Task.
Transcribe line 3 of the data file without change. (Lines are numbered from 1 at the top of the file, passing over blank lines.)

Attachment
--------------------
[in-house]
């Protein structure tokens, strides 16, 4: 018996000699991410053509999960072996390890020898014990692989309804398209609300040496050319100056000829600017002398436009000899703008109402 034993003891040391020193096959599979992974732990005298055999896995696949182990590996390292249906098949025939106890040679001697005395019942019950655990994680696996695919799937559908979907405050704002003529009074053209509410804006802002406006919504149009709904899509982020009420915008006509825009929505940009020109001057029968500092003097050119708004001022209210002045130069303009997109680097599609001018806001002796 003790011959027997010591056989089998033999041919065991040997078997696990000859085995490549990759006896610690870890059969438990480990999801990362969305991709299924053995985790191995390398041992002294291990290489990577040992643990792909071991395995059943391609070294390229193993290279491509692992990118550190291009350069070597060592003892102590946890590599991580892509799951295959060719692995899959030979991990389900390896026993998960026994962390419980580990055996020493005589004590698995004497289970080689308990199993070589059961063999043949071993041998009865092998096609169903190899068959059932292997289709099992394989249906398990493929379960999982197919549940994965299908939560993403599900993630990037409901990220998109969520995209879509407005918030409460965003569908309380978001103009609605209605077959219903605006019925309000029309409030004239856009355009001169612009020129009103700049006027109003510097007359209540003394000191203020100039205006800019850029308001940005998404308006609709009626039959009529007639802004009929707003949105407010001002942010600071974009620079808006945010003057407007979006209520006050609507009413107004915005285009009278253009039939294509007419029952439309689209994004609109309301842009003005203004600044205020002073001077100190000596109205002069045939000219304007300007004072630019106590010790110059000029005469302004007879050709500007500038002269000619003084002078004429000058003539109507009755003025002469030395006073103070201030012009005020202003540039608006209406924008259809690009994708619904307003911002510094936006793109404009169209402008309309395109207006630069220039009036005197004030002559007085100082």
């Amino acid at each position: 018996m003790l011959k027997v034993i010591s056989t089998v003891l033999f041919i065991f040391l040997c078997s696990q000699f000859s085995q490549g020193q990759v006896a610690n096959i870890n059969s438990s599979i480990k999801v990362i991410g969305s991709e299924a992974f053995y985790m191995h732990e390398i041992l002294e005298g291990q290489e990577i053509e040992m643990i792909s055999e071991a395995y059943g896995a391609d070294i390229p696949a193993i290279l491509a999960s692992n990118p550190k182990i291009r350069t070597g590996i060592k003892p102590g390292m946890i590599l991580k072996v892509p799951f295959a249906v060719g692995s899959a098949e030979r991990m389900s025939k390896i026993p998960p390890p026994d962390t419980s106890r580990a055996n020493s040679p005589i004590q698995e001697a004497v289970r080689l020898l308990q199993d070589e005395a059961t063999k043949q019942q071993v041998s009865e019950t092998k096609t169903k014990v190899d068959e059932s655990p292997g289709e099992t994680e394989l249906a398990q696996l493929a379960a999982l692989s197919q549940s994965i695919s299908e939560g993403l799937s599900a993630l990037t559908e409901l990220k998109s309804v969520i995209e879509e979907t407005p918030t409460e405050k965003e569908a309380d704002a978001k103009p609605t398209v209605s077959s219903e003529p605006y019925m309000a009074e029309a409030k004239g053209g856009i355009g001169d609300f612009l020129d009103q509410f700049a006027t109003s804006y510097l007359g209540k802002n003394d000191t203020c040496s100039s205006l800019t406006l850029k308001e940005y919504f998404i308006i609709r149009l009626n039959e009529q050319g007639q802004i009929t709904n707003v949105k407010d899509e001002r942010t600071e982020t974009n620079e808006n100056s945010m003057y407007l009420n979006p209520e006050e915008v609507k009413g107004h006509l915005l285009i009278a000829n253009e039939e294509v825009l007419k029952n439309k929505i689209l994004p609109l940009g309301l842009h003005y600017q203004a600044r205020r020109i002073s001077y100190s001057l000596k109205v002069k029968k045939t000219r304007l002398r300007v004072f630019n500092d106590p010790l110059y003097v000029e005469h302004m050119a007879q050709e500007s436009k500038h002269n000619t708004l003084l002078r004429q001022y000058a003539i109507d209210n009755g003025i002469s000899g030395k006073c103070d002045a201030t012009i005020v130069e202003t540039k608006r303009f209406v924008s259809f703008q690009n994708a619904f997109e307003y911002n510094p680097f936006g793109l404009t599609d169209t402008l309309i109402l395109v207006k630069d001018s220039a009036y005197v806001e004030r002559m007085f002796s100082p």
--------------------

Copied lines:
């Amino acid at each position: 018996m003790l011959k027997v034993i010591s056989t089998v003891l033999f041919i065991f040391l040997c078997s696990q000699f000859s085995q490549g020193q990759v006896a610690n096959i870890n059969s438990s599979i480990k999801v990362i991410g969305s991709e299924a992974f053995y985790m191995h732990e390398i041992l002294e005298g291990q290489e990577i053509e040992m643990i792909s055999e071991a395995y059943g896995a391609d070294i390229p696949a193993i290279l491509a999960s692992n990118p550190k182990i291009r350069t070597g590996i060592k003892p102590g390292m946890i590599l991580k072996v892509p799951f295959a249906v060719g692995s899959a098949e030979r991990m389900s025939k390896i026993p998960p390890p026994d962390t419980s106890r580990a055996n020493s040679p005589i004590q698995e001697a004497v289970r080689l020898l308990q199993d070589e005395a059961t063999k043949q019942q071993v041998s009865e019950t092998k096609t169903k014990v190899d068959e059932s655990p292997g289709e099992t994680e394989l249906a398990q696996l493929a379960a999982l692989s197919q549940s994965i695919s299908e939560g993403l799937s599900a993630l990037t559908e409901l990220k998109s309804v969520i995209e879509e979907t407005p918030t409460e405050k965003e569908a309380d704002a978001k103009p609605t398209v209605s077959s219903e003529p605006y019925m309000a009074e029309a409030k004239g053209g856009i355009g001169d609300f612009l020129d009103q509410f700049a006027t109003s804006y510097l007359g209540k802002n003394d000191t203020c040496s100039s205006l800019t406006l850029k308001e940005y919504f998404i308006i609709r149009l009626n039959e009529q050319g007639q802004i009929t709904n707003v949105k407010d899509e001002r942010t600071e982020t974009n620079e808006n100056s945010m003057y407007l009420n979006p209520e006050e915008v609507k009413g107004h006509l915005l285009i009278a000829n253009e039939e294509v825009l007419k029952n439309k929505i689209l994004p609109l940009g309301l842009h003005y600017q203004a600044r205020r020109i002073s001077y100190s001057l000596k109205v002069k029968k045939t000219r304007l002398r300007v004072f630019n500092d106590p010790l110059y003097v000029e005469h302004m050119a007879q050709e500007s436009k500038h002269n000619t708004l003084l002078r004429q001022y000058a003539i109507d209210n009755g003025i002469s000899g030395k006073c103070d002045a201030t012009i005020v130069e202003t540039k608006r303009f209406v924008s259809f703008q690009n994708a619904f997109e307003y911002n510094p680097f936006g793109l404009t599609d169209t402008l309309i109402l395109v207006k630069d001018s220039a009036y005197v806001e004030r002559m007085f002796s100082p």